Angel Wing Begonia is a decorative, flowering plant. It has large, angel wing-shaped, dark green leaves, often with metallic silver specks. The underside of the leaf is usually a deep red. The Angelwing begonia blooms during summer. These flowers are a small waxy type that grows in groups from the stems, and kind of droop or hangs. The flowers commonly bloom bright red to light pink in color.
Scientific Name: Begonia x corallina hybrids
Common Names: Angel Wing Begonia
How to grow and maintain Angel Wing Begonia:
It grows well in bright indirect sunlight originating from the south, east or west window. It also thrives under fluorescent lights. Avoid direct sun which can scorch the leaves.
It requires a well-drained, peat moss based soil, such as African violet potting mix.
Water your plant regularly during the growing season and always keep the soil evenly moist but not soggy. You can allow the top 1 inch of soil to dry out between each watering. During the winter months, reduce watering.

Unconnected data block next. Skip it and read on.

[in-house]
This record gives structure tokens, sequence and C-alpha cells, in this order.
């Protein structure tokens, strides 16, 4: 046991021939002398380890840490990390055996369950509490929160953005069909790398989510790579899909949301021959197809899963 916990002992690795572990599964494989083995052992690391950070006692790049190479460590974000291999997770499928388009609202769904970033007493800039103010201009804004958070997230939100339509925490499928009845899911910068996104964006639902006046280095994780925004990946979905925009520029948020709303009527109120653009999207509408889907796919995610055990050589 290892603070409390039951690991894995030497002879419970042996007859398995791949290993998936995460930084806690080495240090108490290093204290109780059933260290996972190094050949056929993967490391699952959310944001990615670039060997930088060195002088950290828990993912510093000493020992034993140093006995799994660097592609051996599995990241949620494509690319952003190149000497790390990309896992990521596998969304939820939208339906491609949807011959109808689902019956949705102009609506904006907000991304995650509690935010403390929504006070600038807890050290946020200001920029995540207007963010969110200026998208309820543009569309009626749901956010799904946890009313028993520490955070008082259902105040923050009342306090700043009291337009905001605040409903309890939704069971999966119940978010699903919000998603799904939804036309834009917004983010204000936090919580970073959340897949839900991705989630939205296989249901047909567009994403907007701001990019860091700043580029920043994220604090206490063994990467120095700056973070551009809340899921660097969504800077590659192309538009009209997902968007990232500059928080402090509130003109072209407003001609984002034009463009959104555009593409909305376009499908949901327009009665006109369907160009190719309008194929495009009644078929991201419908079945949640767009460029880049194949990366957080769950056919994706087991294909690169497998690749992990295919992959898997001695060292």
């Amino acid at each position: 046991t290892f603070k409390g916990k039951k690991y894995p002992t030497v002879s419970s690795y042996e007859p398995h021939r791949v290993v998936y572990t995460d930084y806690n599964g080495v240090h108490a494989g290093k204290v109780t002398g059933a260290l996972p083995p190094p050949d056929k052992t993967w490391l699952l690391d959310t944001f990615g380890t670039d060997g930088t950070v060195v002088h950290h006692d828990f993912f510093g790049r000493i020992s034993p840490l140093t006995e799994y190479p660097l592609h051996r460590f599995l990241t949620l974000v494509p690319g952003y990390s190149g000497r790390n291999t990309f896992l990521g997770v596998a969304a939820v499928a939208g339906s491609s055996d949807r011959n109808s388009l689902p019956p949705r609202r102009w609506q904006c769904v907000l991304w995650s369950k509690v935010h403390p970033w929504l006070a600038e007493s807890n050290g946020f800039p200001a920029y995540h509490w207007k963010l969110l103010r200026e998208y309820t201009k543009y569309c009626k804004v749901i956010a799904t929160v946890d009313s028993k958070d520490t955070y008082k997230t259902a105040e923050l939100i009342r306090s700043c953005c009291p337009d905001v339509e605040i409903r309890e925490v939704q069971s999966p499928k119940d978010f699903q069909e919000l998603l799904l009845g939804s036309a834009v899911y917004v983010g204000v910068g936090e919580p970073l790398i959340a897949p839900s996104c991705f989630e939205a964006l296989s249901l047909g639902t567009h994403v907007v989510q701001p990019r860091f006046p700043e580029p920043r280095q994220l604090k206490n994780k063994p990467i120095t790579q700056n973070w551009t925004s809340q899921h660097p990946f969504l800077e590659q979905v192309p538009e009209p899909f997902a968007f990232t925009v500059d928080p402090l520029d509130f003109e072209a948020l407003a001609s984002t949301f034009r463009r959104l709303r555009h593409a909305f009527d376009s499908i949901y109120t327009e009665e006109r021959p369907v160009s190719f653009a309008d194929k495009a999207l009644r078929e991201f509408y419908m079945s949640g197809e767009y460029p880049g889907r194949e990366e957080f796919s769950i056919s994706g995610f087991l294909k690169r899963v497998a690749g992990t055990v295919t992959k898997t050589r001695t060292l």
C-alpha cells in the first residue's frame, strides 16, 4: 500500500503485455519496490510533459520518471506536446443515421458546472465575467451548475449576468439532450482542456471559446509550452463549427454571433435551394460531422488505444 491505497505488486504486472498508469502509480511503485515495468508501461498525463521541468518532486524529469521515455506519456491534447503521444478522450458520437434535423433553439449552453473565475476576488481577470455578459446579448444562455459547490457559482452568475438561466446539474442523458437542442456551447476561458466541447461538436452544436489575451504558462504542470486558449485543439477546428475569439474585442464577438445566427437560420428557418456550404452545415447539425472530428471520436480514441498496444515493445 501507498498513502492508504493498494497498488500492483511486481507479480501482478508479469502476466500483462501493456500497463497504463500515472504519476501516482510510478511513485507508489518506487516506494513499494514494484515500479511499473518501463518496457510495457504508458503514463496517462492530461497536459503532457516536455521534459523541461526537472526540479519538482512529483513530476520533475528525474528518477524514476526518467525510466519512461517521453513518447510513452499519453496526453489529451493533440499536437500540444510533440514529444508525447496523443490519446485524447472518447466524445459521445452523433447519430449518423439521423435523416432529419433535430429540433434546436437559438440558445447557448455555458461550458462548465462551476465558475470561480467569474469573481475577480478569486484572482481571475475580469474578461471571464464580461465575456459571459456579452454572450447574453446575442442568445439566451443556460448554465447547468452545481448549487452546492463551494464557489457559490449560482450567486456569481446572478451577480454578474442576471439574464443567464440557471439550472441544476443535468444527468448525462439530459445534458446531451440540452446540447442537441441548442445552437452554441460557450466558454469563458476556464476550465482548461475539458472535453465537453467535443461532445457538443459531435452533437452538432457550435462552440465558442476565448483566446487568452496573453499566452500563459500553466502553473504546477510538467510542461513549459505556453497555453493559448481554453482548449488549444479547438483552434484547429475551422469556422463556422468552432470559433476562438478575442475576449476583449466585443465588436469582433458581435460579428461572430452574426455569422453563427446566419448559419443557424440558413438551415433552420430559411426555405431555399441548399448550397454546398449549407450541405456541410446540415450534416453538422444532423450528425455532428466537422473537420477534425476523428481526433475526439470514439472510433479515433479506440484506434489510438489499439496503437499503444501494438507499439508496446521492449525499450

It prefers an average room temperature of 65 – 75 degrees Fahrenheit / 18 – 24 degrees Celsius. Angel Wing Begonia is not cold- tolerant and can be harmed by temperatures below 50 degrees Fahrenheit / 13 degrees Celsius.
Feed every two weeks spring through fall with a balanced liquid fertilizer diluted by half. Do not feed your plant during the dormant period.
Begonia is rhizomatous, growing from a thick, fleshy rhizome that grows just below the surface of the soil. Re-pot in spring when the rhizome outgrows the pot. Because rhizomes have shallow roots, a shallow pot will do.
It can be easily propagated by stem cuttings or leaf cuttings. Take three inches to stem cuttings with leaves in early summer and root them in a moist, sterile potting blend. Cover with plastic or a glass cloche to raise the humidity around it until new leaves form.
Pests and Diseases:
Begonia has no serious pest or disease problems. Begonia is susceptible to attacks from spider mites, mealybugs, and aphids.